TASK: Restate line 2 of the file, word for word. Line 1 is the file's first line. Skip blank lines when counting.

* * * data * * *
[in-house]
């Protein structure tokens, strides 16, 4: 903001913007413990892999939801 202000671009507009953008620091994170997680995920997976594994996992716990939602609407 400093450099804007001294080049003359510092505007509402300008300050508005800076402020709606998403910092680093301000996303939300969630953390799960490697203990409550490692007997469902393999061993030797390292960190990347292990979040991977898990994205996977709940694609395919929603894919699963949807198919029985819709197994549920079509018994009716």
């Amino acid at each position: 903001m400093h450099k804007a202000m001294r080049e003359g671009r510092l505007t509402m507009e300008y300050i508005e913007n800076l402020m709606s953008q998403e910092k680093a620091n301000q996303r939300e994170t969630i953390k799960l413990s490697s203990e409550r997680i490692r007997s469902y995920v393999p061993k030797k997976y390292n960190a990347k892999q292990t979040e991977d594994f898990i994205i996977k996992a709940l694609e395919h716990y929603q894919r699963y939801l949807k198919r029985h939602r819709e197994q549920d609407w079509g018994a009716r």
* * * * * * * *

């Protein structure tokens, strides 16, 4: 903001913007413990892999939801 202000671009507009953008620091994170997680995920997976594994996992716990939602609407 400093450099804007001294080049003359510092505007509402300008300050508005800076402020709606998403910092680093301000996303939300969630953390799960490697203990409550490692007997469902393999061993030797390292960190990347292990979040991977898990994205996977709940694609395919929603894919699963949807198919029985819709197994549920079509018994009716």